Michigan: Senate Considers Legalizing Fuzzy Dice

The Newspaper
by The Newspaper

A Michigan state Senate committee voted unanimously to advance legislation that would legalize the hanging of fuzzy dice and air fresheners from rearview mirrors. State Senator Ron Jelinek (R-Three Oaks) introduced Senate Bill 276 to repeal the statute that allows police to pull over motorists using objects dangling from a mirror as a pretext. Existing law makes driving with a “dangling ornament” punishable by a $100 fine and up to ninety days imprisonment.

The law became controversial after the January 13, 2006 arrest of Lonnie Ray Davis outside Detroit. Westland Police Officer Pat Griffin pulled over Davis for the crime of driving with a “Tweety Bird” air-freshener hanging from his rearview mirror. Griffin testified that he had no other justification for the traffic stop. After searching Davis’s vehicle, Griffin found drugs, a gun and a bottle of Hennessy cognac. Davis appealed his conviction before a three-judge panel of the US Court of Appeals for the Sixth Circuit that in December found the Michigan law unconstitutionally vague because it did not define what kind of dangling objects might “obscure” a driver’s vision.

“Many vehicles on the road today have something hanging from the rearview mirror, whether it be an air freshener, a parking pass, fuzzy dice, or a rosary,” Judge Boyce F. Martin, Jr. wrote. “And many organizations, both public and private, either encourage or require their use. Because of this, many vehicles on the road may violate the obstruction law, but the statute itself provides no guidance either to motorists or police as to which ones do. It is simply up to the officer on the street to decide. We believe that the Constitution requires more of Michigan’s legislature.”

Although the court did not let Davis off the hook for cocaine possession, it withdrew its decision two weeks later. In April, the same three-judge panel issued a new decision that no longer mentioned the unconstitutional vagueness of the statute.

“We cannot accept Davis’s argument that police lacked probable cause to stop him based upon the Tweety Bird,” Martin wrote in the revised opinion. “The law’s language is unqualified: an obstruction of any size for any amount of time falls within it. Consequently, the mere sight of the dangling Tweety Bird supplied the ‘quantum of individualized suspicion’ sufficient to establish probable cause to believe that Davis was violating [the law].”

Under the amended text of SB 276, it would only be a crime to drive with obstructed vision and the reference to dangling ornaments would be deleted. The measure now moves to the full Senate for consideration. A copy of the revised Sixth Circuit opinion is available in a 50k PDF file at the source link below.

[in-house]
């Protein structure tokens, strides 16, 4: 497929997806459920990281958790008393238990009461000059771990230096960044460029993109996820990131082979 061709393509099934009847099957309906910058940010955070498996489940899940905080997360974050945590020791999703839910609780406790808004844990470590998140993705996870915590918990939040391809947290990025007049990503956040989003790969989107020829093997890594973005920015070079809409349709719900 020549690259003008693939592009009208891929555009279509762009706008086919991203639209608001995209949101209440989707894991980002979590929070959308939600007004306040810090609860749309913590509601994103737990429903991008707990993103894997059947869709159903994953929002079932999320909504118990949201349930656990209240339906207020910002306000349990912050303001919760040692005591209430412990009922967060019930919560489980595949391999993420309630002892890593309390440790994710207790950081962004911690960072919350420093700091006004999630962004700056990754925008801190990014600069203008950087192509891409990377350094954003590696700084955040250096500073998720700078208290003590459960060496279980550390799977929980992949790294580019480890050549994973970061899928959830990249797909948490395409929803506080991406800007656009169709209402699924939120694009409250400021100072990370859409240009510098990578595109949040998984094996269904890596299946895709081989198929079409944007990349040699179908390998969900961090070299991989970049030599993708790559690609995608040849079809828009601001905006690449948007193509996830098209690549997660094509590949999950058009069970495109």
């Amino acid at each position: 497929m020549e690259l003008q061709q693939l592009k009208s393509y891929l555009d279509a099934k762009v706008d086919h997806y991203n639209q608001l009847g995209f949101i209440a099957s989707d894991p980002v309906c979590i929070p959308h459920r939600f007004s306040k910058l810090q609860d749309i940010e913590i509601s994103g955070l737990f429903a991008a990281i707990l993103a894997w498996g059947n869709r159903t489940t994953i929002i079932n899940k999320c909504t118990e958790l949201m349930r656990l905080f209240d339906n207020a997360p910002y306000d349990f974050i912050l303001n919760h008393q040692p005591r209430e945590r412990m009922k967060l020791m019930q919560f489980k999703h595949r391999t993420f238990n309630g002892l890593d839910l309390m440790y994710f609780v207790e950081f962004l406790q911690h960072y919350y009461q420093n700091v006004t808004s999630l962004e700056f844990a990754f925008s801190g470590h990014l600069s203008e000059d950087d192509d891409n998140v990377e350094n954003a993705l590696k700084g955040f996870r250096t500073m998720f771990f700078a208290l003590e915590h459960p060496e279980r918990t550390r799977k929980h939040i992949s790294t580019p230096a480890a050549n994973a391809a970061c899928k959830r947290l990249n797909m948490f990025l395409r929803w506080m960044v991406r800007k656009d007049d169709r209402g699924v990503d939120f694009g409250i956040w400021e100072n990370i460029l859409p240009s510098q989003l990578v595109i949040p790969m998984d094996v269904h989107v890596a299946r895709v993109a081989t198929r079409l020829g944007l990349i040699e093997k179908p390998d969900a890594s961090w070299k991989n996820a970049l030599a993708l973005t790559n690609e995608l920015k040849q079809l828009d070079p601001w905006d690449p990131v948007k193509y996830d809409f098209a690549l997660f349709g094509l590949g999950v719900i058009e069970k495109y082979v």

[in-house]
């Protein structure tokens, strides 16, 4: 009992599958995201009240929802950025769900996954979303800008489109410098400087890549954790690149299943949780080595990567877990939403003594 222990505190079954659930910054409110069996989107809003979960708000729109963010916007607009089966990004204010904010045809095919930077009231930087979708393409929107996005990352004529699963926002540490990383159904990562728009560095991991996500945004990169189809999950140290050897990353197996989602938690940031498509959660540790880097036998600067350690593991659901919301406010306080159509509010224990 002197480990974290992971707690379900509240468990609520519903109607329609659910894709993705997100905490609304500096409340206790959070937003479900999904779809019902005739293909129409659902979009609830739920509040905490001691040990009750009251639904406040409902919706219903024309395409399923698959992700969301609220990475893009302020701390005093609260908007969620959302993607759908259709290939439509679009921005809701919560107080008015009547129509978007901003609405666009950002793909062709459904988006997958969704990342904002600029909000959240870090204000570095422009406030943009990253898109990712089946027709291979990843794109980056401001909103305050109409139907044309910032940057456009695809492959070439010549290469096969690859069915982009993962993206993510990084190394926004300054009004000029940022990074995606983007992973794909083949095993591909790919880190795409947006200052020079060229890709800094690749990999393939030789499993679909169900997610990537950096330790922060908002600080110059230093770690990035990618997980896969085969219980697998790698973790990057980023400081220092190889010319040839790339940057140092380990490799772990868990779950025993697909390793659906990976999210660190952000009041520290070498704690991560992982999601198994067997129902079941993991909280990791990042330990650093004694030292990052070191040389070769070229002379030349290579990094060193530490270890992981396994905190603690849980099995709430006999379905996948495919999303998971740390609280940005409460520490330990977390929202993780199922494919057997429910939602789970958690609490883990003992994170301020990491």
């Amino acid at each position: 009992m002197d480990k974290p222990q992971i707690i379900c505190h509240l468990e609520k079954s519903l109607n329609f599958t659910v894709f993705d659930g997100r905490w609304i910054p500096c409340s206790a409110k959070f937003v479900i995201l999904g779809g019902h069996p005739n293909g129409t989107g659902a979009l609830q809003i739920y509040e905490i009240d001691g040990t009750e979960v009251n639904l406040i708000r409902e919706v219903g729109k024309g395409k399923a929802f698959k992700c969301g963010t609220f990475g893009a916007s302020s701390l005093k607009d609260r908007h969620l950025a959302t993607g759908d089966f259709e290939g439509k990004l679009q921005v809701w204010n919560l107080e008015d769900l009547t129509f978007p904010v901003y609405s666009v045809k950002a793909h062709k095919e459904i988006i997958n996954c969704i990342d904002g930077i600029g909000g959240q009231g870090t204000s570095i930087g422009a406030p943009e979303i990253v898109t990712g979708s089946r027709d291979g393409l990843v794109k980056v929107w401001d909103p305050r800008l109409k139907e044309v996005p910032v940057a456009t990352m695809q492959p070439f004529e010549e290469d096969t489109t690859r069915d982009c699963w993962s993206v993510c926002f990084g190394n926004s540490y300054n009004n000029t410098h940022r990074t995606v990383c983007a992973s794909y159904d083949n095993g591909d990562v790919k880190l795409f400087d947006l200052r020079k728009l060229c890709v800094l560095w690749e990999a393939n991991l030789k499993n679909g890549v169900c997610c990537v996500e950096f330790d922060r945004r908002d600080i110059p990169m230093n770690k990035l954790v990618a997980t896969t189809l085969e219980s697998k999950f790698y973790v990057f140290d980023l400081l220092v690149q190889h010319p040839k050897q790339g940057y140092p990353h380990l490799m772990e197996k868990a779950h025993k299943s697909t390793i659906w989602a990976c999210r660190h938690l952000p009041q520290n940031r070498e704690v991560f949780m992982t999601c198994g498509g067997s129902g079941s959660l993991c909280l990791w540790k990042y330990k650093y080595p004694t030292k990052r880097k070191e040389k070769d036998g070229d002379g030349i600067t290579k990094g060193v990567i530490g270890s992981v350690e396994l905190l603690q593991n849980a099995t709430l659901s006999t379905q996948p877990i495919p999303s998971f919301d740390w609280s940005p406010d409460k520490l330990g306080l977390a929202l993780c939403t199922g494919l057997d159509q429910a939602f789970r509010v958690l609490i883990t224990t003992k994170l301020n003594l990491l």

US v. Davis (US Court of Appeals for the Sixth Circuit, 4/30/2009)

[courtesy thenewspaper.com]

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  • GS650G GS650G on Oct 15, 2009

    I would rather move to the 4th ring of Hell than live in Michigan. Mainly because it's warmer. But also because it's not a failed state. And MI surely is. Hell knows how to run itself better than MI. A shame too. Lots of nice, smart, good people live there but their leaders have destroyed the state, along with self centered organizations and myopic corporations. Name another state where the flagship city has 33% unemployment. As for objects from the rear view, who cares. People have GPS boxes up there already.

  • OfficerNelson OfficerNelson on Oct 17, 2009

    @GS650G "As for objects from the rear view, who cares. People have GPS boxes up there already." In California (and some other state, I forgot) these are illegal with good reason - usually when I point this out, people say "I know, but where else can I put it?" But it's still fun when people complain that they never knew about it. I ask to see the GPS manual (many people have it in their glovebox), and point out the big red box with the exclamation point on the first page that explicitly states (usually in bold font) that in California it is illegal to affix the unit to the windshield. By the way, most GPS makers sell weighted mounts that are designed to be put on the dashboard or somewhere else, which are not illegal.

  • Lou_BC I've I spent the past few days in what we refer to as "the lower mainland". I see Tesla's everywhere and virtually every other brand of EV. I was in downtown Vancouver along side a Rivian R1T. A Rivian R1S came off as side street and was following it. I saw one other R1S. 18% of new vehicles in BC are EV'S. It tends to match what I saw out my windshield. I only saw 2 fullsized pickups. One was a cool '91 3/4 ton regular cab. I ran across 2 Tacoma's. Not many Jeeps. There were plenty of Porches, Mercedes, and BMW's. I saw 2 Aston Martin DBX707's. It's been fun car watching other than the stress of driving in big city urban traffic. I'd rather dodge 146,000 pound 9 axle logging trucks on one lane roads.
  • IBx1 Never got the appeal of these; it looks like there was a Soviet mandate to create a car with two doors and a roof that could be configured in different ways.
  • CAMeyer Considering how many voters will be voting for Trump because they remember that gas prices were low in 2020–never mind the pandemic—this seems like a wise move.
  • The Oracle Been out on the boat on Lake James (NC) and cooking up some hella good food here with friends at the lake place.
  • ToolGuy Also on to-do list: Read the latest Steve S. fiction work on TTAC (May 20 Junkyard Find)